At 40.1 percent, the UK has the fourth highest proportion of women amongst its senior civil servants of any country in the G20, according to newly-published research.
The UK’s score grew by 1.4 points over the past year, and South Africa’s by just 0.3 points – suggesting that Britain may soon regain its third place, which it lost to South Africa in 2014. While sitting above the G20 average (26.4 percent), the figures show there is still improvements to be made to achieve gender parity in the UK public sector. The research, produced by Global Government Forum: an events, research and publishing business serving senior civil servants around the world, is supported by international business services firm EY.
Canada has held the top slot every year since the 2013 foundation of the Women Leaders Index – a global league table tracking gender equality among senior public servants. It’s followed by Australia, on 43.3 percent, and South Africa on 41.1 percent – just 1 point ahead of the UK. The top five G20 countries in the 2016-17 Index are: Canada (46.4 percent); Australia (43.3 percent); South Africa (41.1 percent); UK (40.1 percent); Brazil (37.8 percent).
Melanie Dawes, the Permanent Secretary at the Department for Communities and Local Government – who is the current UK Civil Service Gender Champion – commented that “we are making good progress – but we still have got further to go at the top, and these things can slip away from you if you don’t keep up consistent pressure. It’s still the case that some departments… are not nearly as gender-balanced as others. So we’ve still got work to do there.”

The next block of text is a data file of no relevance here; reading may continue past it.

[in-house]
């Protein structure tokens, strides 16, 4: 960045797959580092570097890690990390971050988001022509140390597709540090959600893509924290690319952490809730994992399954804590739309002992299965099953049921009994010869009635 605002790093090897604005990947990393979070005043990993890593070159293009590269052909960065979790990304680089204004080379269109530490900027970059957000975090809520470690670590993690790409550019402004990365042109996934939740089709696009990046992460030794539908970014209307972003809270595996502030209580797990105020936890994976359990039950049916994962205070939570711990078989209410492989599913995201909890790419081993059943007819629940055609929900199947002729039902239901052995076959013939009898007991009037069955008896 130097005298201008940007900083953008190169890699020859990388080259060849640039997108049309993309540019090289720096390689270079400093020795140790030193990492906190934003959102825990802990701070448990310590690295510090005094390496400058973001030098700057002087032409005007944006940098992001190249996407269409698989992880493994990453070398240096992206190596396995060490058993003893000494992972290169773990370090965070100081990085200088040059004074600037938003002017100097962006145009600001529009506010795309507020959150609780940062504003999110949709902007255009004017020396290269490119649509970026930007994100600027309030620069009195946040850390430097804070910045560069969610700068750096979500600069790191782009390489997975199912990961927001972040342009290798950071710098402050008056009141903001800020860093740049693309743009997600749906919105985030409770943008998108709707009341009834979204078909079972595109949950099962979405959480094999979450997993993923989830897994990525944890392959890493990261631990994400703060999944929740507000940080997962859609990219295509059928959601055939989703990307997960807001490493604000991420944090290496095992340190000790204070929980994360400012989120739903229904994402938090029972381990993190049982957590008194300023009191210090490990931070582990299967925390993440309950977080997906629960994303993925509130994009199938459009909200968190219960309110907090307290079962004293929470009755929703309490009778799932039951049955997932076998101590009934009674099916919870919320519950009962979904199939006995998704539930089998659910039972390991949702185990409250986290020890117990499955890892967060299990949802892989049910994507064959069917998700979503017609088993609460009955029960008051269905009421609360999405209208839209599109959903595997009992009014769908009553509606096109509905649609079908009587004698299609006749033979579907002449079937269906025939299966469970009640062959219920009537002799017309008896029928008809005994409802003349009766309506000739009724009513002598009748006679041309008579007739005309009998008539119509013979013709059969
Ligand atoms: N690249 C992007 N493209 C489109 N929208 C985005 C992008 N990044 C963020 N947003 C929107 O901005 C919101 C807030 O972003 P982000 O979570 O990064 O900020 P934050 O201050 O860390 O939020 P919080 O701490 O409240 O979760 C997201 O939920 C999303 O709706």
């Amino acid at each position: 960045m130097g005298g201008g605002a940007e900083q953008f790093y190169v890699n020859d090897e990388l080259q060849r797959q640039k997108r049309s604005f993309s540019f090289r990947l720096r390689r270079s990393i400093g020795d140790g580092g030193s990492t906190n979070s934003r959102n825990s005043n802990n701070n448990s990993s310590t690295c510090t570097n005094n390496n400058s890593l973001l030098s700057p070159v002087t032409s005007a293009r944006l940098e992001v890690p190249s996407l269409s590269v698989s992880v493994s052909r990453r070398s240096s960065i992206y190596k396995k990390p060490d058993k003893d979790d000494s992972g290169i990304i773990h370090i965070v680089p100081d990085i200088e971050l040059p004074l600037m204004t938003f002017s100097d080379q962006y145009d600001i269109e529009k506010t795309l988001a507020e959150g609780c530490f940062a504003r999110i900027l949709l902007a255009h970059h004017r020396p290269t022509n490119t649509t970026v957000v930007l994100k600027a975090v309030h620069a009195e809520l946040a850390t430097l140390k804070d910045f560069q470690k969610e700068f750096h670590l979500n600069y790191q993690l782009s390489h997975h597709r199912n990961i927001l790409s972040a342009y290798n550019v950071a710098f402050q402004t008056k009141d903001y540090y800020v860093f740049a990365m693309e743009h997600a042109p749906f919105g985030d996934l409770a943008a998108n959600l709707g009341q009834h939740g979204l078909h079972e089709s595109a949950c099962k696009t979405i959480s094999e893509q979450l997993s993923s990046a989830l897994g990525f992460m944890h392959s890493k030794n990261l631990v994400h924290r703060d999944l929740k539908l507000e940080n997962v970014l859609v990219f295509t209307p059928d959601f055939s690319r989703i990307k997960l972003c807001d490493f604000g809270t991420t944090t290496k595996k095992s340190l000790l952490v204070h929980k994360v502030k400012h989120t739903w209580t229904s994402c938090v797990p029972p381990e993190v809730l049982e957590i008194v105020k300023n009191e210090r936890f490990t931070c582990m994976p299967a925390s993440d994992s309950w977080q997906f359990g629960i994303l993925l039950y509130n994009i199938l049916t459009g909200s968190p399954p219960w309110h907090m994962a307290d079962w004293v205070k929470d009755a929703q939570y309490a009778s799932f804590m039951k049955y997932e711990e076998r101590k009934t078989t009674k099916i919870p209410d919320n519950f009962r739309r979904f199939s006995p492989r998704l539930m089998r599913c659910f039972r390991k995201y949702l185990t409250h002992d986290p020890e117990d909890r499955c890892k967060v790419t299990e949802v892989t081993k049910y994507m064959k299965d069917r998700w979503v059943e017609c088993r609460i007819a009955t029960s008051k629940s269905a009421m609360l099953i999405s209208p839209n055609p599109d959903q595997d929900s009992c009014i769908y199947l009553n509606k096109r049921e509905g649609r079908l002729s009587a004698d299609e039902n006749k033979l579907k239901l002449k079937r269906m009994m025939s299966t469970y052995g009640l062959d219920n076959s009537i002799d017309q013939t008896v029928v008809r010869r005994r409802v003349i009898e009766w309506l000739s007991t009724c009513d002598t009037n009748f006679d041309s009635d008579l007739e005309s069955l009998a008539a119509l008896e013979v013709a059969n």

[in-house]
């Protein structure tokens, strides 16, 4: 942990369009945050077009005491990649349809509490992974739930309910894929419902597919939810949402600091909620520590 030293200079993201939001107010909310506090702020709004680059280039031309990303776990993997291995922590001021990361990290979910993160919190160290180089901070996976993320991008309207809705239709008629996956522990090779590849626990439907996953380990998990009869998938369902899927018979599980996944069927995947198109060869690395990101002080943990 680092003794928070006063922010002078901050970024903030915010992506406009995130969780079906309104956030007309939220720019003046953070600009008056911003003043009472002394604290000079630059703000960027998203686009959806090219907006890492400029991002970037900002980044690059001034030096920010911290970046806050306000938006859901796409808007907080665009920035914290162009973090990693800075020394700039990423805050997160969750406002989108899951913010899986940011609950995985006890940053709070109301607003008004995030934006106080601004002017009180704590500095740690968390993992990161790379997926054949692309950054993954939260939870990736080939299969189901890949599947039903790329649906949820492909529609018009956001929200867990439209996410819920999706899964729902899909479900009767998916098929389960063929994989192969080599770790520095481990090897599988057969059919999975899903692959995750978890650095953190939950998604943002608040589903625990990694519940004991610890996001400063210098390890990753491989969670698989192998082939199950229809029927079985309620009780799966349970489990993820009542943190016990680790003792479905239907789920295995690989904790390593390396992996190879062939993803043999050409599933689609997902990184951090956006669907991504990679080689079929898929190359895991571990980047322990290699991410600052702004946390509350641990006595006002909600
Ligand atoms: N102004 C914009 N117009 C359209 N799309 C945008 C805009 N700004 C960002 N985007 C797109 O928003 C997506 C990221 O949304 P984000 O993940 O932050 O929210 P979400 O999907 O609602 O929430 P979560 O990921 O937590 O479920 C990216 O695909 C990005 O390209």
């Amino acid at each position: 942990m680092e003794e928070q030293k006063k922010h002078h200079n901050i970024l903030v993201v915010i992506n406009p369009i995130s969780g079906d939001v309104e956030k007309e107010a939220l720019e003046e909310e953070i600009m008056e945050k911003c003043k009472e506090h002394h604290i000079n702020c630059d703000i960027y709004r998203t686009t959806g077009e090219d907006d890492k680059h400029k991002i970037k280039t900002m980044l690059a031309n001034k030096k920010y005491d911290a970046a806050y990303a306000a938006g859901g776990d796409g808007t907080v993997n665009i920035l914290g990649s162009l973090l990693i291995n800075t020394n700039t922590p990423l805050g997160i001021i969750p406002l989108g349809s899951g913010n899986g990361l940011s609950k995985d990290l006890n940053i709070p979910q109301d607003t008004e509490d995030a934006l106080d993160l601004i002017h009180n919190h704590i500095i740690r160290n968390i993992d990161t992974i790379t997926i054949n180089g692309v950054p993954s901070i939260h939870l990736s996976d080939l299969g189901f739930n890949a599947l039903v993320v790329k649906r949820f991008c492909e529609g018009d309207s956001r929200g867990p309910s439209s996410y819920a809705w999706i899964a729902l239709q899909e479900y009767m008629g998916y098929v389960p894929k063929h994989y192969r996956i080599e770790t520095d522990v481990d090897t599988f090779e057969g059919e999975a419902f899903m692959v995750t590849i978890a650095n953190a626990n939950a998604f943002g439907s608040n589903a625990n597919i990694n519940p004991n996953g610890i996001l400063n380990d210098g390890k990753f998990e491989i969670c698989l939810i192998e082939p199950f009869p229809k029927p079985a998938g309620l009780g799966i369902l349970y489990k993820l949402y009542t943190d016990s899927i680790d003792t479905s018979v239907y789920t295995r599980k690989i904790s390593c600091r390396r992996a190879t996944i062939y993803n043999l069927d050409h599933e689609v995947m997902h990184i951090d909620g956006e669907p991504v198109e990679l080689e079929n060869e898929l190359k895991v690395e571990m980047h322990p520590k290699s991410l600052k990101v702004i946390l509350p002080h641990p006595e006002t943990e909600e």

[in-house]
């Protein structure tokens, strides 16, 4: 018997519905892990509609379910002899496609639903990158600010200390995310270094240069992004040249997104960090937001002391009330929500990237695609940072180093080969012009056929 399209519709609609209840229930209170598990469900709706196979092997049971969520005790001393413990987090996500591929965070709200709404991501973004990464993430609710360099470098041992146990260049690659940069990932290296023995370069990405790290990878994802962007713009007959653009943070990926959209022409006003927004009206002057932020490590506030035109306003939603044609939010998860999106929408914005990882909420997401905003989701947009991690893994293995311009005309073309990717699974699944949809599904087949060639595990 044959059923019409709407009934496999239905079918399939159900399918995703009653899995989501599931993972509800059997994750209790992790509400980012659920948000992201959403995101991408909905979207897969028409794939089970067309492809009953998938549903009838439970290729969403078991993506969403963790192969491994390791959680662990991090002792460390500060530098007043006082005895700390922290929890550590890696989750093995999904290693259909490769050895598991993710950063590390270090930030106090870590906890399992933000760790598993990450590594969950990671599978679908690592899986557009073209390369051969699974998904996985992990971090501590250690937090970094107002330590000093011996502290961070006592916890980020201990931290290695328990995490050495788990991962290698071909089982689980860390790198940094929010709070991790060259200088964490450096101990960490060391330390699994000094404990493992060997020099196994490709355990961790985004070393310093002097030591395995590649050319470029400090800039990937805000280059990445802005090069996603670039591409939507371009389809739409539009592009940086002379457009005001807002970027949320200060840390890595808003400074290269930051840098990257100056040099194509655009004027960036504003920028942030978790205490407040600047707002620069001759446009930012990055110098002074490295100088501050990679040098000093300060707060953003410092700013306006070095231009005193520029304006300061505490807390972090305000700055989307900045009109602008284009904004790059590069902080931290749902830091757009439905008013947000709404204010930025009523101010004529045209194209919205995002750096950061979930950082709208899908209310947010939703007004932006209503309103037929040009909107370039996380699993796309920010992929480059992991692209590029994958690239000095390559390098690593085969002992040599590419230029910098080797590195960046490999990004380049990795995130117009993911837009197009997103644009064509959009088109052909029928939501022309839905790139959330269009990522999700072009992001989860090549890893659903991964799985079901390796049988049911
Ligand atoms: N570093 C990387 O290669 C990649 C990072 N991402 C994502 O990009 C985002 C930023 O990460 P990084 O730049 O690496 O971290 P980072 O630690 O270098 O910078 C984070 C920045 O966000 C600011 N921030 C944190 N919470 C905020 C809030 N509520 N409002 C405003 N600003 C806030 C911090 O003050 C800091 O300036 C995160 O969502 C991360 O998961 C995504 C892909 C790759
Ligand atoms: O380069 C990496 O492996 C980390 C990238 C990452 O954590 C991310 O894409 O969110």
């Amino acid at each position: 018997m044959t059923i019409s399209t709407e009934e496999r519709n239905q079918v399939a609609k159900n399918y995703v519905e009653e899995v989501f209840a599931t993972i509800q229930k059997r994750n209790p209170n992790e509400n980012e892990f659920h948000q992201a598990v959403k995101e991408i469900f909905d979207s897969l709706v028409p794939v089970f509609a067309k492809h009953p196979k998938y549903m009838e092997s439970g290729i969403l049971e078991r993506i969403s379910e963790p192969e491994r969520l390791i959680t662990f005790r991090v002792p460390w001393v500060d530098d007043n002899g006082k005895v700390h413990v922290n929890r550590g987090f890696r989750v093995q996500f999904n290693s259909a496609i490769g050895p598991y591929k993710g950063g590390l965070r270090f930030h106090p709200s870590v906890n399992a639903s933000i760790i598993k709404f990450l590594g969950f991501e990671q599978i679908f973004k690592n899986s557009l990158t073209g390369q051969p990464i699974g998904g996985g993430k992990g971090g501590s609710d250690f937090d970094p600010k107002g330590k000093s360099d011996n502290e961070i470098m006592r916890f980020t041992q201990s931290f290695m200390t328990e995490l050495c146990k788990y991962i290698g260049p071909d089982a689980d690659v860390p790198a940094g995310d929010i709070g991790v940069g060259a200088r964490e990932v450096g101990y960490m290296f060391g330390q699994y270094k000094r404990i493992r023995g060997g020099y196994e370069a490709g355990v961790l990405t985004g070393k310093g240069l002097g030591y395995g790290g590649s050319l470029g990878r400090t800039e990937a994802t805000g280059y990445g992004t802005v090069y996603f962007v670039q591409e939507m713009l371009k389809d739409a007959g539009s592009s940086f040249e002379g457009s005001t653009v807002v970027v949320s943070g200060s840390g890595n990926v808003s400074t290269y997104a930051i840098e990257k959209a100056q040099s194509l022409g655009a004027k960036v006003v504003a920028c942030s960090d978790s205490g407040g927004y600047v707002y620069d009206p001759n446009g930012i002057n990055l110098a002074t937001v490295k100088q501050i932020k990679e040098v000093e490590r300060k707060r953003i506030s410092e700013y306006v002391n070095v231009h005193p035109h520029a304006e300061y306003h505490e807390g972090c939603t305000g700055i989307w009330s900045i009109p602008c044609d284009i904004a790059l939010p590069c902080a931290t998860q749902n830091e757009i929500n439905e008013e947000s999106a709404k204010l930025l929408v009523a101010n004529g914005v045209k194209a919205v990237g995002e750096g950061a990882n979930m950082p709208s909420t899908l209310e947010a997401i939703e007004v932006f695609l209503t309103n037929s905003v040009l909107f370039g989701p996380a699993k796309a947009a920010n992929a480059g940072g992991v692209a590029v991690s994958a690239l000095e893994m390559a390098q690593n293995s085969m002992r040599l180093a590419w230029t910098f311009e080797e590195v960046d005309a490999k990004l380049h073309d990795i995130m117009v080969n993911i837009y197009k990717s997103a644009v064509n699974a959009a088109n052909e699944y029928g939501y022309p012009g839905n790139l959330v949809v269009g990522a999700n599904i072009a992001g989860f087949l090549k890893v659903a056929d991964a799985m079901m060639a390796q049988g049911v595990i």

Despite the progress on the G20 stage, in the EU the UK sits at 35.1 percent, below the EU average of 38.2 percent when measuring the number of female workers in the highest two tiers (Level 1 and 2 Administrators) of civil service leadership positions. Topping the rankings in the EU are the Balkan and Baltic nations of Eastern Europe; Slovenia 56.9 percent, Romania 53.4 percent, Latvia 53.3 percent.
The report finds three broad groups amongst G20 countries: six consistent high-performers showing steady, incremental progress (mean 2016-17 score: 41.0 percent); seven middle-ranking countries which, on average, are moving more quickly towards equality (mean score: 31.3 percent); and seven poor performers, most of which are making much slower progress (mean score: 9.3 percent). Global Government Forum’s analysis finds that reforms to legislation, employment & working practices, and recruitment & promotion systems can provide a dramatic boost for gender equality – but only when they’re carefully built to address each nation’s specific problems and challenges.
It makes clear that strong political leadership is important in making progress, as are changes to workplace cultures. Controversially, it also finds strong evidence that quotas have often proved effective in driving up women’s representation. Kevin Sorkin, Global Government Forum’s managing director, commented: “Since we first published the Women Leaders Index in 2013, the six top performers in the G20 have inched ever closer towards gender parity amongst senior civil servants – with their mean score rising from 36 to 41 percent. The middle-ranking six countries have seen their average score climb from 18 percent to 31 percent.
“As our interviews reveal, this kind of progress produces big rewards in terms of better decision-making, bigger talent pools and, ultimately, stronger public service delivery for the public. But there is more work to do: we hope that publishing this data will help senior officials both to make the case for change, and to identify the best ways to make progress.”